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Dublin Bay Boating News and Information

Displaying items by tag: Connemara

#Angling - Poaching is a direct threat to efforts to revive salmon and trout angling and associated tourism in Connemara, a local business has warned.

Brian Curran of Lough Corrib-based Ireland West Angling told the Connacht Tribune that poachers are doing “untold damage to rehabilitation efforts” in Spiddal and environs, following a recent conviction of a local man for unlawful netting on the Boluisce River.

Such illegal practices disturb the painstaking work of Inland Fisheries Ireland staff and local registered fisheries to clear obstructions and place spawning gravel to aid fish in their migration.

The story comes weeks after Northern Irish anglers expressed their own concerns over poaching and pollution in the Carlingford and Lough Foyle areas, as previously reported on Afloat.ie.

Published in Angling

#ConamaraSeaWeek - The 32nd Conamara Sea Week got under way in Letterfrack yesterday (Sunday 23 October) with a full programme of entertaining and educational events, including a mini sailing regatta.

The Connacht Tribune has much more on the maritime festival line-up for the week ahead, centred this year around a schools programme bringing together marine ecologists and storytellers to involve children and young people in Connemara in all aspects of the sea.

Published in Maritime Festivals

#Unmanned - Following our previous alert for an unmanned yacht off the Galway coast, the mini-yacht has been found after making landfall.

Kaitlyn Dow's self-built vessel Lancer was launched off the US coast four months ago as part of a high-school marine science project.

The now final-year student at Waterford High School in Connecticut tracked her sailboat by GPS across the Atlantic as it inched towards Galway Bay and Connemara.

It was finally recovered this past Saturday 17 September by eight-year-old Maedhbh Ní Ghionnáin on an island near her home in Lettermore, as The Day reports.

After her aunt received an email from Dow asking for any details of her boat's whereabouts, Maedhbh's family had been keeping a lookout before they found it on a beach virtually on their doorstep.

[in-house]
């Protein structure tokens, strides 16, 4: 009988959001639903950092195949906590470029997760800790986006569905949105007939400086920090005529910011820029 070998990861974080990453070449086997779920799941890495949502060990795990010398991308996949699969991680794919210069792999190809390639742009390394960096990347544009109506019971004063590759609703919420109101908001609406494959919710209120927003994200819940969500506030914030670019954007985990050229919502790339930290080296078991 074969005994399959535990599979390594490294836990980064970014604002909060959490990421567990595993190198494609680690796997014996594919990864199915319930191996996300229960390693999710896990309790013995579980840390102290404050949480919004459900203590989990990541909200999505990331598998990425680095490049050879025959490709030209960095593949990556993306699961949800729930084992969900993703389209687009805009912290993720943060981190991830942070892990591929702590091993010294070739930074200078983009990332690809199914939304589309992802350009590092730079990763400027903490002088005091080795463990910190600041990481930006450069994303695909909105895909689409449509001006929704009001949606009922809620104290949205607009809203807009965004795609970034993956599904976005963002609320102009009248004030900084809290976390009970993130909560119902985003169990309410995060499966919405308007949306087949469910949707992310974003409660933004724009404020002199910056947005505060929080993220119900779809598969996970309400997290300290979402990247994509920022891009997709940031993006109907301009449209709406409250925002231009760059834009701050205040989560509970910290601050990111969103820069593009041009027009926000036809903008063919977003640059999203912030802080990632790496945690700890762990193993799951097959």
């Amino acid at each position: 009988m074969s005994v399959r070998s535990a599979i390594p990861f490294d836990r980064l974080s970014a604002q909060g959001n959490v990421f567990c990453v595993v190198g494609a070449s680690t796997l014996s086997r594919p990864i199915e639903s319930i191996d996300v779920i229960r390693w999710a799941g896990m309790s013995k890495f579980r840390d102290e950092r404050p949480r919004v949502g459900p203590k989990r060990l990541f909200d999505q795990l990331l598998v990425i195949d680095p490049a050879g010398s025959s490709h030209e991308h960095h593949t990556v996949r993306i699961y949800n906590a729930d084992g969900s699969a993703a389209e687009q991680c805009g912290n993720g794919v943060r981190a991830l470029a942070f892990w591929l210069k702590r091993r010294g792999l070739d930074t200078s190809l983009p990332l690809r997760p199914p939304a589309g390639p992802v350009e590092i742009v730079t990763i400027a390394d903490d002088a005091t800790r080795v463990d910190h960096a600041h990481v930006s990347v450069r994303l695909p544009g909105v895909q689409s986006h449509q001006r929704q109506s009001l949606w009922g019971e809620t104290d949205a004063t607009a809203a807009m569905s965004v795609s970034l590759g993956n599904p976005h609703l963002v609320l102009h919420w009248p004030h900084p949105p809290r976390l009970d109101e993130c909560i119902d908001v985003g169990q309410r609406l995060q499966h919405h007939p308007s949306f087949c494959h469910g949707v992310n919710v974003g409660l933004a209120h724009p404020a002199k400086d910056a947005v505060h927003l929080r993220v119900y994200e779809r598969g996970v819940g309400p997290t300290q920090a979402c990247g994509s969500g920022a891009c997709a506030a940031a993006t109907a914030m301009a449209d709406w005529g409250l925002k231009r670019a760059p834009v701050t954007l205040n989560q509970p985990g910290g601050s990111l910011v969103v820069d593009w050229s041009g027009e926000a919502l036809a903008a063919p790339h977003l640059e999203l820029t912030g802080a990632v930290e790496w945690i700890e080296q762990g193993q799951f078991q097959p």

“In the middle of the day we went walking by the sea, and then we saw this white thing,” said Maedhbh, who also shared the story of her remarkable discovery with Raidió na Gaeltachta.

The news comes a month after another unmanned research sailboat was reported off the Kerry coast after nearly three years in the North Atlantic.

Published in Coastal Notes

#Rescue - Galway Bay FM reports that a man was recovering from hypothermia last night (Tuesday 13 September) after his boat sank off Connemara.

The man had set out from Clifden earlier in the day headed for Ardoileán, or High Island, off northwest Connemara, when the transom securing the engine to his vessel fell off.

Visitors walking near Cleggan heard his cries for help when he managed to swim the shore, and he was later transferred to hospital in Castlebar for treatment.

Published in Rescue
Tagged under

#Inishbofin - Archaeologists say a decorated stone found recently on Inishbofin was once part of a 'lost' castle stronghold of Connemara's 'pirate queen' Grace O'Malley, as The Irish Times reports.

References to two castles held by the O'Malley clan on the island off Connemara in the Middle Ages -- part of a string of fortifications along the coast -- have been confirmed only by minor traces, such as a window fragment at Dún Gráinne.

But the doorway stone recently identified within the 100-year-old boundary wall of Daly's pub is said to be the strongest evidence yet of a castle last recorded on 19th-century maps of the island.

The Irish Times has more on the story HERE.

Published in Island News

#Archaeology - It was quite a turn-up for the books on Omey Island recently as a US student found a 12th-century brooch in the sand on the Connemara tidal island.

As The Irish Times reports, the rare kite brooch was discovered by chance by McKenna McFadden while on a field trip with fellow New York University students led by Michael Gibbons, a local archaeologist.

It's since been identified as being 900 years old, and will be offered to the collection of the National Museum.

Omey Island is also the subject of a new book charting its remarkable history, as previously reported on Afloat.ie.

Published in Island News

#OmeyIsland - Omey Island in Connemara is the subject of a new book by a local woman charting its remarkable history.

Strands of Omey's Story by Bernadette Conroy shows there's much more to the lands off Claddaghduff than the annual beach horse race, as Galway Bay FM reports.

Despite not being a true island, as its only cut off from the mainland when the tide is in, Omey has seen its population dwindle from over 100 a century ago to just a single resident in more recent years.